The Young Hegelians drew on his idea that the purpose and promise of history was the total negation of everything conducive to restriction of freedom and irrationality to mount radical critiques of first religion and then the Prussian political system.
They ignored anti-utopian aspects of his thought that suggested the world has already essentially reached perfection.

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© Copyright Peter Crawford 2014
After his studies, he wrote for a radical newspaper in Cologne, and began to work out his theory of dialectical materialism.

Fredrick Engels
He moved to Paris in 1843, where he began writing for other radical newspapers and met Fredrick Engels, who would become his life-long friend and collaborator.
Friedrich Engels (28 November 1820 – 5 August 1895) was a German social scientist, author, political theorist, philosopher, and father of 'Marxist Theory', alongside Karl Marx.
In 1845 he published 'The Condition of the Working Class in England', based on personal observations and research.
In 1848 he co-authored 'The Communist Manifesto' with Karl Marx, and later he supported Marx financially to do research and write 'Das Kapital'.
After Marx's death Engels edited the second and third volumes. Additionally, Engels organized Marx's notes on the "Theories of Surplus Value" and this was later published as the "fourth volume" of 'Kapital'.
He has also made important 
Engels was born on November 28, 1820 in Barmen, Prussia (now Wuppertal, Germany).
At the time, Barmen was an expanding industrial metropole, and Frederick was the eldest son of a wealthy German cotton manufacturer.
His father, Friederich, Sr., was an evangelical.
Accordingly, Engels was raised 'Christian Pietist'.
As he grew up, his relationship with his parents became strained because of his atheist beliefs.
As a teenager Engels began reading the philosophy of Hegel, whose teachings had dominated German philosophy at the time.
In September 1838, he published his first work, a poem entitled 'The Bedouin', in the 'Bremisches Conversationsblatt' No. 40.
In 1841, Engels joined the Prussian Army as a member of the Household Artillery.
This position moved him to Berlin where he attended university lectures and began to associate with groups of Young Hegelians.
Throughout his lifetime, Engels would point out that he was indebted to German philosophy because of its effect on his intellectual development.
In 1842, the 22-year-old Engels was sent by his parents to Manchester, England, to work for the "Ermen and Engels' Victoria Mill" in Weaste which made sewing threads.
While in Manchester, Engels wrote his first economic work called "Outline of a Critique of Political Economy", written between October and November 1843.
Engels sent the article to Paris, where Marx published it in the 'Deutsch-Französische Jahrbücher'.
Engels also wrote a three part series of articles called "The Condition of England" in January, February and March 1844.
After a productive stay in Britain, Engels decided to return to Germany in 1844.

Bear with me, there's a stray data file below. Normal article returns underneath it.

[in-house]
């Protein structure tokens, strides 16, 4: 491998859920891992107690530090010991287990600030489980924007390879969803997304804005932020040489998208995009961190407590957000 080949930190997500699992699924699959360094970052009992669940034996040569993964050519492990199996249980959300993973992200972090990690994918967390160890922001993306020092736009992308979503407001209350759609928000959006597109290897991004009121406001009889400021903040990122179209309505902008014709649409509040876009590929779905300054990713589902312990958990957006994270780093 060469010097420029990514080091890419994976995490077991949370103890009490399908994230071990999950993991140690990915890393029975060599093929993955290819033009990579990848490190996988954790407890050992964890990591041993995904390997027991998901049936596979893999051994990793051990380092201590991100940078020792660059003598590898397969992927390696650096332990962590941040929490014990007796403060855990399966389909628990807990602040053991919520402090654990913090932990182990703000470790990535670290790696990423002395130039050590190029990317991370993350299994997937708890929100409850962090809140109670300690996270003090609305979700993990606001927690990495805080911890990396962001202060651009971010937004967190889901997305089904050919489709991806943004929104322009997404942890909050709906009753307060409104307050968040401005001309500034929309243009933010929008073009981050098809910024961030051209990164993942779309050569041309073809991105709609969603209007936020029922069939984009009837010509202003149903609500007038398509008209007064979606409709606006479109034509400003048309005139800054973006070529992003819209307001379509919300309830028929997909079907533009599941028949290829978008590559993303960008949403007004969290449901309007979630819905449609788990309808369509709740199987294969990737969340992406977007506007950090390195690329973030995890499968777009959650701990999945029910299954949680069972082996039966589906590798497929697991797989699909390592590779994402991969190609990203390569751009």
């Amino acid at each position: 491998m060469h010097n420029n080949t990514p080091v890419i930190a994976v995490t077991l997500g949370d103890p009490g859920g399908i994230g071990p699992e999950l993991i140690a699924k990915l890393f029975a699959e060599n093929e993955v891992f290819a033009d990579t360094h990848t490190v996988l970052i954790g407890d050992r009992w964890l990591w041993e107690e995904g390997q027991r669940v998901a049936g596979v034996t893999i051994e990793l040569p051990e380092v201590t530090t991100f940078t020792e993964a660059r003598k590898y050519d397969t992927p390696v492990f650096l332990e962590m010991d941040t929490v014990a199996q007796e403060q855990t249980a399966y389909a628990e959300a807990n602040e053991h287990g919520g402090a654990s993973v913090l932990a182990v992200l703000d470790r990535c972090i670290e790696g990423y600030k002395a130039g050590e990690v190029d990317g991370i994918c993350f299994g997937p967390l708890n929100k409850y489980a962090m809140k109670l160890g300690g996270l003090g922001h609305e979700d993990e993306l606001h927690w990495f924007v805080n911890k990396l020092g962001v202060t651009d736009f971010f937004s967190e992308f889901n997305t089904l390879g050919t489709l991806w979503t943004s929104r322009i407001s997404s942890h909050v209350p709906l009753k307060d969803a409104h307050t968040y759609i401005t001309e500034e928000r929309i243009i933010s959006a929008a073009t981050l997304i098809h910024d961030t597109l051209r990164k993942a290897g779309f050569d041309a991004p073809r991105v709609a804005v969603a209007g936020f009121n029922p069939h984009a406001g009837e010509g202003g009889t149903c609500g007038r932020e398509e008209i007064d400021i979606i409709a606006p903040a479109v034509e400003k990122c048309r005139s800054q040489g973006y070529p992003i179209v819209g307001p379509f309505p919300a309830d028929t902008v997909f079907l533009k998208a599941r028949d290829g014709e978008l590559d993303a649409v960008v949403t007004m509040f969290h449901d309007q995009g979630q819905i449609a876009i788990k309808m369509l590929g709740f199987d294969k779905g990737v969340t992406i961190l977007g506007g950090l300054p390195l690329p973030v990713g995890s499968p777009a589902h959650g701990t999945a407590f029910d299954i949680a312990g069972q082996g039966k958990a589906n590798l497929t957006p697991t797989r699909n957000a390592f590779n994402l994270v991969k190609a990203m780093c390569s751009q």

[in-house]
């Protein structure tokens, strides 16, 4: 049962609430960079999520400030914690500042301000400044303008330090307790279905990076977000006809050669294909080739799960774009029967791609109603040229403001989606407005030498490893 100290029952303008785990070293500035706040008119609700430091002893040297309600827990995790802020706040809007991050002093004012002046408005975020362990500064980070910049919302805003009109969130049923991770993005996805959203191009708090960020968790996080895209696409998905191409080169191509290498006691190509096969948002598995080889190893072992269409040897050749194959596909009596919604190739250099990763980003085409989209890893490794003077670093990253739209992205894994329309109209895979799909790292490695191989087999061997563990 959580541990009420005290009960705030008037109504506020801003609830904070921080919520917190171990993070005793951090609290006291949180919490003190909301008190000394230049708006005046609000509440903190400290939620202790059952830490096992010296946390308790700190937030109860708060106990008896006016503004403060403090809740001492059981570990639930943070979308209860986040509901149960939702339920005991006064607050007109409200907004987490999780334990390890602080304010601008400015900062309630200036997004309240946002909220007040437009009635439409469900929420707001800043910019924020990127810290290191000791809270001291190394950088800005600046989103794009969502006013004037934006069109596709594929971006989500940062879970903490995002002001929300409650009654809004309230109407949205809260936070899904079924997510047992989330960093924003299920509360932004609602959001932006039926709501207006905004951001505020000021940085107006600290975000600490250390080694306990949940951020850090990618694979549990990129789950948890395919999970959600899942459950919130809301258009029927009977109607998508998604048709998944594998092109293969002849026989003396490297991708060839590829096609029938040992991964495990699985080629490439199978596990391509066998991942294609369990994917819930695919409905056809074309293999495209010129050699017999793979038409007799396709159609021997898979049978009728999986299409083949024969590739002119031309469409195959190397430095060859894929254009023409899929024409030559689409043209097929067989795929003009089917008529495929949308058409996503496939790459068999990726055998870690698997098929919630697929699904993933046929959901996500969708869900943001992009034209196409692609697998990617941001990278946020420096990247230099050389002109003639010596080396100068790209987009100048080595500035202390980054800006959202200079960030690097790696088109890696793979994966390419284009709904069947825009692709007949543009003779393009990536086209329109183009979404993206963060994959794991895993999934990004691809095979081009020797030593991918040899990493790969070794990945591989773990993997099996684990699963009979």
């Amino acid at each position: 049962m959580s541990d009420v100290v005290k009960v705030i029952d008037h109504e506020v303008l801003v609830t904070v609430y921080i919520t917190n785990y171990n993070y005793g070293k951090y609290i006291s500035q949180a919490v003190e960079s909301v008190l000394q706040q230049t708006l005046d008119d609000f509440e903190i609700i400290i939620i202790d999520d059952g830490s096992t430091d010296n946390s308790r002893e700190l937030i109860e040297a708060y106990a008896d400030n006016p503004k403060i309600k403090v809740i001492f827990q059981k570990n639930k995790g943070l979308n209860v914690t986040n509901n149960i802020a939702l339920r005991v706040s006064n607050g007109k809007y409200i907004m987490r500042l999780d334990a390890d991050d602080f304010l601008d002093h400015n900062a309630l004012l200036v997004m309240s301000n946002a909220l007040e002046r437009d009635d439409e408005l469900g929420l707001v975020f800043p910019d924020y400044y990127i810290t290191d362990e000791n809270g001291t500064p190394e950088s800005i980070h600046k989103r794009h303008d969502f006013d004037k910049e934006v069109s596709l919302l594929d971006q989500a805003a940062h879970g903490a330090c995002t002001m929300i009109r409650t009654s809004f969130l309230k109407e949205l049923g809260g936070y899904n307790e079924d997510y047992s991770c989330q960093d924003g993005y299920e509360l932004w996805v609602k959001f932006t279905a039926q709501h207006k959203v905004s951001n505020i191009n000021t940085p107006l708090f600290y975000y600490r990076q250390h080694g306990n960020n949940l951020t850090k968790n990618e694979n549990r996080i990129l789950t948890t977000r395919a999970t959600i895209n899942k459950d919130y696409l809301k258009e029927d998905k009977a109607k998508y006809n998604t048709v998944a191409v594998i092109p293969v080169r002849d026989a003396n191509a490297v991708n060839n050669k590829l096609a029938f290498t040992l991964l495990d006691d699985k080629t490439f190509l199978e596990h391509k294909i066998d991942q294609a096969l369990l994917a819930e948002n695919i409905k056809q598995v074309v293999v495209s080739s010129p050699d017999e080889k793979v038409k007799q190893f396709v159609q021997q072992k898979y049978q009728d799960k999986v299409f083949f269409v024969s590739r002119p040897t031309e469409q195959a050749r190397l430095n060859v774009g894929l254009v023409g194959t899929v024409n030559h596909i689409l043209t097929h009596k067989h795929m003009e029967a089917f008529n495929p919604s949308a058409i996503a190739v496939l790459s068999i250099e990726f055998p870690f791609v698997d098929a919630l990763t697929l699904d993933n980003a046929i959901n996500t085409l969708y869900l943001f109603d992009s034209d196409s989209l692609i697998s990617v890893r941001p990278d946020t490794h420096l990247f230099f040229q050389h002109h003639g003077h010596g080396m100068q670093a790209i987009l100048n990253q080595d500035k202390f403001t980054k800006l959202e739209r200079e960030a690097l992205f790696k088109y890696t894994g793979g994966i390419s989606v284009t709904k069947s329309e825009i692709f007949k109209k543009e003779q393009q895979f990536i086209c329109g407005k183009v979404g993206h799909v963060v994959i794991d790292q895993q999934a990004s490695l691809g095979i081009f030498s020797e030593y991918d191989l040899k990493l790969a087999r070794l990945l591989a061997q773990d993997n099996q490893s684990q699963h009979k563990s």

On the way, he stopped in Paris to meet Karl Marx, with whom he had an earlier correspondence.
Marx had been living in Paris since late October 1843 following the banning of the 'Rheinische Zeitung' by Prussian governmental authorities in March 1843.
Prior to meeting Marx, Engels had established himself as a fully developed materialist and scientific socialist in his own right independent of Marx's philosophical development.
In Paris, Marx was now publishing the 'Deutsch-Französische Jahrbücher'.
Engels first met Marx at the Café de la Régence on the Place du Palais, 28 August 1844.
The two immediately became close friends and would remain so their entire lives.
Marx was expelled from Paris by French authorities on February 3, 1845 and settled in Brussels with his wife and one daughter.
Having left Paris on September 6, 1844, Engels returned to his home in Barmen, Germany, to work on his 'The Condition of the English Working Class', which was published in late May 1845.
Even before the publication of his book, Engels moved to Brussels in late April 1845, to collaborate with Marx on another book, 'German Ideology'.

Engles Speaking
While living in Barmen, Engels began making contact with Socialists in the Rhineland to raise money for Marx's publication efforts in Brussels, however, these contacts became more important as both Marx and Engels began political organizing for the 'German Workers Party'.

'Die Deutsche Ideologie' - (German Ideology)  is a book written by Karl Marx and Friedrich Engels around April or early May 1846.  The work was only published for the first time in 1932 by David Riazanov through the Marx-Engels Institute in Moscow.
The work is a restatement of the 'theory of history' Marx was beginning to call the "materialist conception of history".
Since its first publication, Marxist scholars have found the work particularly valuable since it is perhaps the most comprehensive statement of Marx's 'Theory of History' stated at such length and detail.